The present case presents a very different factual scenario. Defendants had no contractual agreement with Quality, or any other contractor on the project, to supervise the work or provide safety oversight. Further, defendants were not present during the actual work day, nor were they required to be on site. Neither did defendants participate in, nor interfere with, the means or method of the spackling work being performed by plaintiff. For instance, the scaffolding equipment was furnished by Quality, and not defendants. In addition, defendants were completely unaware of the methods plaintiff was utilizing to spackle the ceiling, and knew nothing of the risk of harm plaintiff himself created by climbing into the rafters and standing on the board. Indeed, defendants were unaware that Quality had left the wooden boards in the ceiling rafters. Hence, the risk of harm was not sufficiently foreseeable to justify imposing a duty of reasonable care on defendants. Carvalho, supra, 143 N.J. at 573.

Unlike Carvalho, defendants had no opportunity or capacity to exercise control over the manner or means by which plaintiff chose to perform the spackling work. To the contrary, the control of plaintiff's work fell squarely within Quality's expertise, knowledge, and experience as a professional dry wall company. On these facts, defendants could reasonably assume that Quality was sufficiently skilled and knowledgeable to assure plaintiff's safety in performing the spackling work.

Given the nature of the risk, the lack of foreseeability of that risk, and the relationship between plaintiff and defendants, which in no way implicated worker-safety concerns or suggested that defendants had the capacity to control plaintiff's performance, we conclude, as a matter of "fairness and policy," that defendants had no legal duty to exercise reasonable care for plaintiff's safety at the worksite.

Plaintiff's reliance on our holding in Meder v. Resorts Intern. Hotel, Inc., 240 N.J. Super. 470, 475-76 (App. Div. 1989), certif. denied, 121 N.J. 608 (1990), is unavailing. There, we held that violations of OSHA regulations by a property owner who has assumed the responsibilities of a general contractor can support a tort claim against the property owner regardless of whether the property owner had assumed control over the direction of the manner in which the delegated tasks were carried out. Id. 477. However, this court decided Meder before the Supreme Court issued its opinion in Alloway. A careful reading of Alloway makes it clear that the Court rejected Meder's attempt to impose a duty of care on an owner/contractor based solely on a finding that OSHA regulations had been violated.

Quoting our decision in Kane v. Hartz Mountain Indus., Inc., 278 N.J. Super. 129, 143 (App. Div. 1994), aff'd o.b., 143 N.J. 141 (1996), the Court stated, in relevant part:

[T]he paramount consideration of a worker's safety is more clearly placed in focus by a more comprehensive rule which makes the primary contractor and each tier of subcontractor responsible for the safety of the workers under them on general negligence principles. This appears preferable to limiting liability to a specific finding of a violation of a regulation, which in some instances may be obscure, vague or difficult to comprehend or apply. [Alloway, supra, 157 N.J. at 235.]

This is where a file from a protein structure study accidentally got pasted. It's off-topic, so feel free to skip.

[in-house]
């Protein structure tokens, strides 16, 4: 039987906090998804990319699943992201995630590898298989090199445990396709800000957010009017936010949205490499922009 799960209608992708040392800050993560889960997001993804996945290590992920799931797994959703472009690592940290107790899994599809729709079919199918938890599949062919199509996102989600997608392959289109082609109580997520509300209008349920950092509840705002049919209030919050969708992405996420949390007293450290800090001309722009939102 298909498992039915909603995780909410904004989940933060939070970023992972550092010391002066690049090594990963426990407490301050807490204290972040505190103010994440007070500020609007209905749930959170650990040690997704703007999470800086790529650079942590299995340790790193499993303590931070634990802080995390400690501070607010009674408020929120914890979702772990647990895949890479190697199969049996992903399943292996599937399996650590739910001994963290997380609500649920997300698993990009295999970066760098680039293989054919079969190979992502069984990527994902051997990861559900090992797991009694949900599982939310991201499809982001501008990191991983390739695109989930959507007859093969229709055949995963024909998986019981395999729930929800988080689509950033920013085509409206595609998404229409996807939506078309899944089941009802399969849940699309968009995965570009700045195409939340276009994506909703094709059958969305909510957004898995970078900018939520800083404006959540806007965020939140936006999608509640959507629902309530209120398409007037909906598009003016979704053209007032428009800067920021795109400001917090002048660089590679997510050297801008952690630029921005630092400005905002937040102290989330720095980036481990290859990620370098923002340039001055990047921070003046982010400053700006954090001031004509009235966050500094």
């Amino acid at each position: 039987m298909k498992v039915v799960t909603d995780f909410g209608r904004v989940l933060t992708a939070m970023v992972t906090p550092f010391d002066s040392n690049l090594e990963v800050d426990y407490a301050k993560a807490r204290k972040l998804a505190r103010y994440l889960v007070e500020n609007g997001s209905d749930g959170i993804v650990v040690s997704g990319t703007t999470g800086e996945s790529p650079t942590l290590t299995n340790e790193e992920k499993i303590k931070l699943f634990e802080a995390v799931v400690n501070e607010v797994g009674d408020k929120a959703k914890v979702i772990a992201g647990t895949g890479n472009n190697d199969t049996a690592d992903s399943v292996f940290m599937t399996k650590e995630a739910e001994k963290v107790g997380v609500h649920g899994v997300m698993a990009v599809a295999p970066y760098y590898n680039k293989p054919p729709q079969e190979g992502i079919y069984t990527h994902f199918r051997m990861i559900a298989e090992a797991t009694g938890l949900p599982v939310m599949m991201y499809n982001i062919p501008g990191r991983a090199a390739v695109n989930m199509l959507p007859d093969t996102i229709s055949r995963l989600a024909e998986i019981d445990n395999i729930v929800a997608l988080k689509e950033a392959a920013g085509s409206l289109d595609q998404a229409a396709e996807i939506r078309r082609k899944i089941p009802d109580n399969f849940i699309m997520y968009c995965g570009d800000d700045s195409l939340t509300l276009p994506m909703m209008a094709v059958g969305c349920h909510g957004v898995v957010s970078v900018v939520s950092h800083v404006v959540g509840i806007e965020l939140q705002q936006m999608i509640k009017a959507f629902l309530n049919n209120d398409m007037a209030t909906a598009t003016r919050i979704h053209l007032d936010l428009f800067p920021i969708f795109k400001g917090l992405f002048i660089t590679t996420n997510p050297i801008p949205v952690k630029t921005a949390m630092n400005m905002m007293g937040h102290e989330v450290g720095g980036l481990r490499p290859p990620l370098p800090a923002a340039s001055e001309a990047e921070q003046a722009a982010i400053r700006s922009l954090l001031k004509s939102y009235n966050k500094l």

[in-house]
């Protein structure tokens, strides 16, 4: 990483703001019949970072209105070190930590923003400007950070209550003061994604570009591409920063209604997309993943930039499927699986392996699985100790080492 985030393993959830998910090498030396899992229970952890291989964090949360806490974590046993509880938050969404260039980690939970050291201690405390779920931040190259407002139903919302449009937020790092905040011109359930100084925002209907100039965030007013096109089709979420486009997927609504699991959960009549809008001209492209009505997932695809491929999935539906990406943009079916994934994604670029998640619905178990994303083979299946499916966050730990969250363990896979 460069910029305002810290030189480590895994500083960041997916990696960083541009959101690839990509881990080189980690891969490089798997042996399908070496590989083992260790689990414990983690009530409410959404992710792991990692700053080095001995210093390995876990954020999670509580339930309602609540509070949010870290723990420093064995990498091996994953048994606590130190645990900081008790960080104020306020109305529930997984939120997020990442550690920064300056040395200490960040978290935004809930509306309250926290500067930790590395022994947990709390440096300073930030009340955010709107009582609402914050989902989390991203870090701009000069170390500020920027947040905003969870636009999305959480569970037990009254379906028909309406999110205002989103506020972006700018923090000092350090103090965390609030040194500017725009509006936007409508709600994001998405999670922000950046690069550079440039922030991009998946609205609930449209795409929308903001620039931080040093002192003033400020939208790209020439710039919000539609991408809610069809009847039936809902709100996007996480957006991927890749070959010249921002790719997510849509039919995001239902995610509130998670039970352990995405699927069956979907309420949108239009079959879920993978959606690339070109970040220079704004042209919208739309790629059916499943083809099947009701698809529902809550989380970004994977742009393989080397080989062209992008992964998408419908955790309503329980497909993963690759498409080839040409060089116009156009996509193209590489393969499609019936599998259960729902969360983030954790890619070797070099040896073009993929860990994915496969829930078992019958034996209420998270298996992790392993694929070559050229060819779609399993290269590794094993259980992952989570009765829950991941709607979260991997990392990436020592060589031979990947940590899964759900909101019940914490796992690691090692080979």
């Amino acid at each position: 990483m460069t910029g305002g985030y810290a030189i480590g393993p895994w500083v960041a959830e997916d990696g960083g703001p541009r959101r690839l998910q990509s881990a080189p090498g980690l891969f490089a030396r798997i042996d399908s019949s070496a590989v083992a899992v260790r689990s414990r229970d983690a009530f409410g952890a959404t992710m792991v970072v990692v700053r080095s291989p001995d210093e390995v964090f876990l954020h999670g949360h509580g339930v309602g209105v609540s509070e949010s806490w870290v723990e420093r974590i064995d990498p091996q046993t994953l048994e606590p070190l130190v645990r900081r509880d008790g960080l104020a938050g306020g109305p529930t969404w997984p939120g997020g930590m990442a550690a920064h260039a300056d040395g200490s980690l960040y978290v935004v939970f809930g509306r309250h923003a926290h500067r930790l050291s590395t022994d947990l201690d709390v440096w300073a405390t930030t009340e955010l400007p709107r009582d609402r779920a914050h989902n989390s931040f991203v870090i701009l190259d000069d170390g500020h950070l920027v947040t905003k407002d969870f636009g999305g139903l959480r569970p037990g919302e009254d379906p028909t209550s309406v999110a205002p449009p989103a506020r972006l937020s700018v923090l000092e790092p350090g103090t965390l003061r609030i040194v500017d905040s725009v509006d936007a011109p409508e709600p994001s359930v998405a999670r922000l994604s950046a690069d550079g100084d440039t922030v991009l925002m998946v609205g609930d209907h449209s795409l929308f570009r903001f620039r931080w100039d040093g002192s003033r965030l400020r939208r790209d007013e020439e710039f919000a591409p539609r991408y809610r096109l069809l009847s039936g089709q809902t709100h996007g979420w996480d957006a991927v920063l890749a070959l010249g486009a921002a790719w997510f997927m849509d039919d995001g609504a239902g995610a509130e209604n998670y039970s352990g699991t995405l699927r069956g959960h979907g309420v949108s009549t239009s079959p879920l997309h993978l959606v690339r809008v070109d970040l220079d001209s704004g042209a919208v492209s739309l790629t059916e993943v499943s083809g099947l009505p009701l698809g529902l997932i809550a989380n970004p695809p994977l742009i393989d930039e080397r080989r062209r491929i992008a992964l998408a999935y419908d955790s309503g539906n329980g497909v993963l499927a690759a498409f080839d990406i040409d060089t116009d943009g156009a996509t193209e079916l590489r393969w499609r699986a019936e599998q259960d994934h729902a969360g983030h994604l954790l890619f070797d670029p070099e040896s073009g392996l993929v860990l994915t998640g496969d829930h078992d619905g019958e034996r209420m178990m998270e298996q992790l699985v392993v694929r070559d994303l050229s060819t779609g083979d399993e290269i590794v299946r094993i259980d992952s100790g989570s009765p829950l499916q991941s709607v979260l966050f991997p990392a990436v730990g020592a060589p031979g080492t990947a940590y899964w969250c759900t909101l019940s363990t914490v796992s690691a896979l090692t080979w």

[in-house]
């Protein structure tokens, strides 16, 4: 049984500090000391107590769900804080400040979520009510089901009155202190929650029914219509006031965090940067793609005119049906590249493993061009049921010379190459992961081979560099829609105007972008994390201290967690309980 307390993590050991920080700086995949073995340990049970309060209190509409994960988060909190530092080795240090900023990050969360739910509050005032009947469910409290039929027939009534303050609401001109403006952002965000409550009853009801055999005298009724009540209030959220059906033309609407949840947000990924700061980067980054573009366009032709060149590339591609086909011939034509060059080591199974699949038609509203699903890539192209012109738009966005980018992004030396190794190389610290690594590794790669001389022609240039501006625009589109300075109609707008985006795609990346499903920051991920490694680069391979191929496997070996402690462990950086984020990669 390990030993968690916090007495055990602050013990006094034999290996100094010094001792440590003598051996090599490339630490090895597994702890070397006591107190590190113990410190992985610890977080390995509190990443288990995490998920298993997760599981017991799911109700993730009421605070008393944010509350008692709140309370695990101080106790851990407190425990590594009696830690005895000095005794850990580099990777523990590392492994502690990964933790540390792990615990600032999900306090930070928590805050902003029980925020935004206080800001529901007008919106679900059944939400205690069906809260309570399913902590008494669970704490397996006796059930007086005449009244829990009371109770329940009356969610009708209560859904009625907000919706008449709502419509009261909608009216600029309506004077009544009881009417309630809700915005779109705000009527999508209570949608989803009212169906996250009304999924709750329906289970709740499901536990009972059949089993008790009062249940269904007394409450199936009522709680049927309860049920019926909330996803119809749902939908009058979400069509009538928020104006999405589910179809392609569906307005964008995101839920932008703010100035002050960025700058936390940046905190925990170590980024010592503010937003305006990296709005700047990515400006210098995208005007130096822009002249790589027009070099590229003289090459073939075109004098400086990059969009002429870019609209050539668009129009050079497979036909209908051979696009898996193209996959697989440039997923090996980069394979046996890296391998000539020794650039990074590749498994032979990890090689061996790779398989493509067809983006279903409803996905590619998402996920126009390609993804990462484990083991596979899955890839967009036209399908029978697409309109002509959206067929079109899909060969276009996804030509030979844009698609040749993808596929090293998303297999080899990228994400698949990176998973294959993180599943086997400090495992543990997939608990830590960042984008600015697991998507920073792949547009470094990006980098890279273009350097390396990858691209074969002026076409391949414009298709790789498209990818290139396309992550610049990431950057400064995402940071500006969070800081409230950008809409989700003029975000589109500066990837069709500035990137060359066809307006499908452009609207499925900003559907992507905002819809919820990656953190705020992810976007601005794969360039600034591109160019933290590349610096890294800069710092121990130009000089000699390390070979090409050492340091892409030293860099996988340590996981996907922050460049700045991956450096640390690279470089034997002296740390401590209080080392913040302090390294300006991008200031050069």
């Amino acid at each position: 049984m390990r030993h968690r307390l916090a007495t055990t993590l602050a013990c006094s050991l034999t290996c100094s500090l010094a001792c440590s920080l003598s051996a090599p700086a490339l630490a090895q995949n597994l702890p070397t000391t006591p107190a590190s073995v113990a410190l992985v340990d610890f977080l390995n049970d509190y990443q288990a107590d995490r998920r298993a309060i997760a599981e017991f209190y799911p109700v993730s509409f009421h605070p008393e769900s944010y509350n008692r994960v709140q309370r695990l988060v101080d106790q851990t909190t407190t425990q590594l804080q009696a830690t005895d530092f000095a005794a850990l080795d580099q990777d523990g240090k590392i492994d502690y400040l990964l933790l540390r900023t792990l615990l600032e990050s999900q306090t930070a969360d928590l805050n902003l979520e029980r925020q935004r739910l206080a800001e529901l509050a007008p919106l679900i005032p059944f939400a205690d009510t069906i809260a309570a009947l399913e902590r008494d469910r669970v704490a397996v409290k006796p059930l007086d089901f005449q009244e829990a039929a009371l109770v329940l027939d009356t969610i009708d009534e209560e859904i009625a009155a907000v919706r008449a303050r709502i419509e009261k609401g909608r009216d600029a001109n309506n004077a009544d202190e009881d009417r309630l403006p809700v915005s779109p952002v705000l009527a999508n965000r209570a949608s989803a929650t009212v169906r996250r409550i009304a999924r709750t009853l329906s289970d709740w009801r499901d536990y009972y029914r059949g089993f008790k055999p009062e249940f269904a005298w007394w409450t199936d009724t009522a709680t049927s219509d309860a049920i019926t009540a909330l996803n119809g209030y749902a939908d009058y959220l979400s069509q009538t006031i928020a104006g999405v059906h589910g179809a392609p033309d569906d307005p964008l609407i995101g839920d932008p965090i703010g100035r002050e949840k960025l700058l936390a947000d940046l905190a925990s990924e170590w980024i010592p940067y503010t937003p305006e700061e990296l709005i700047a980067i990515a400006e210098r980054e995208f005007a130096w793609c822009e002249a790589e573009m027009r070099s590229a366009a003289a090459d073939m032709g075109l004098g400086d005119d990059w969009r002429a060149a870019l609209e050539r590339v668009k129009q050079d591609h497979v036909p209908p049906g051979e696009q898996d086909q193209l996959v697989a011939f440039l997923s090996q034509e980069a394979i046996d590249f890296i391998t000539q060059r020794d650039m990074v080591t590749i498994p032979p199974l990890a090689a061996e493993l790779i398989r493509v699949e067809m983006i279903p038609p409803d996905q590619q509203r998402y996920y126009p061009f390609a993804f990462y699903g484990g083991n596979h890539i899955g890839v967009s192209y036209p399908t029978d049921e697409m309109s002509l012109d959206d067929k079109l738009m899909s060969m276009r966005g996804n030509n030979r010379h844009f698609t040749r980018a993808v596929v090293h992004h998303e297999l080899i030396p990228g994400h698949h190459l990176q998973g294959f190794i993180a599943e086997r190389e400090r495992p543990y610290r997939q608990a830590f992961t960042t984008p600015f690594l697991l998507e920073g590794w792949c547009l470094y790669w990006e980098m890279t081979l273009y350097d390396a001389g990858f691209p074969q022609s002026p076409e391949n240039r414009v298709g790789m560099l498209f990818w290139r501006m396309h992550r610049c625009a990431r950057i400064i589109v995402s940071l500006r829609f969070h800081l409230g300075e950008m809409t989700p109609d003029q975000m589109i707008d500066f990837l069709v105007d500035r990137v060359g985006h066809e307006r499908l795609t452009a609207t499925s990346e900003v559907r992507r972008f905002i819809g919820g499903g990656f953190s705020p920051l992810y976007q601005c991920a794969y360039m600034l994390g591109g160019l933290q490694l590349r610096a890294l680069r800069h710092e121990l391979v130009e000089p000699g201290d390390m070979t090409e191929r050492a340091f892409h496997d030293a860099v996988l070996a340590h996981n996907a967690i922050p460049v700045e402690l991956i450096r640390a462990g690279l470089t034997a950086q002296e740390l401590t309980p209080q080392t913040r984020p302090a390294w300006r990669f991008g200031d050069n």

The Court further observed that "in the area of workplace safety, the common law provides ample remedial relief that is flexible and adaptive of changing circumstances." Id. at 236. Accordingly, the Court concluded that although "OSHA regulations are pertinent in determining the nature and extent of any duty of care," their violation "without more does not constitute the basis for an independent or direct tort remedy." Ibid. Stated another way, such violation, in and of itself, does not create a tort duty. Ibid.

Since plaintiff failed to present proof to satisfy any of the factors required by Alloway for determining the existence of a duty, the mere fact that OSHA regulations may have been violated at the worksite is not sufficient to create a legal duty on defendants to have avoided the risk of injury to plaintiff in this case.

In sum, applying general negligence principles, we hold that no tort duty can be imposed for injuries sustained on a construction site by a contractor's employee solely because violations of OSHA regulations have occurred. Even if defendants could be viewed as "general contractors" for the project, because the risk of injury to plaintiff was not objectively foreseeable by defendants, and because no relationship implicating safety concerns existed between plaintiff and defendants, "fairness and policy" preclude imposing a tort duty on defendants.

Lastly, and for essentially the same reasons, we reject plaintiff's contention that defendants had a legal duty to retain an experienced "general contractor" who would have been responsible for safety oversight on the project. Even if defendants had replaced Trident with another "general contractor" to coordinate the construction project, such hiring would not automatically give rise to a tort duty on the part of that contractor to safeguard plaintiff from the risk of harm present in this case. As we stated previously, that determination would require a "fact specific and principled" analysis of all the Alloway factors, applying general negligence principles. Alloway, supra, 157 N.J. at 230. We repeat what we recently observed in Costantino v. Ventriglia, 324 N.J. Super. 437, 446 (App. Div. 1999): categories and labels do not create legal duties; they arise only as the result of fairness and policy. See also Hopkins, supra, 132 N.J. 426.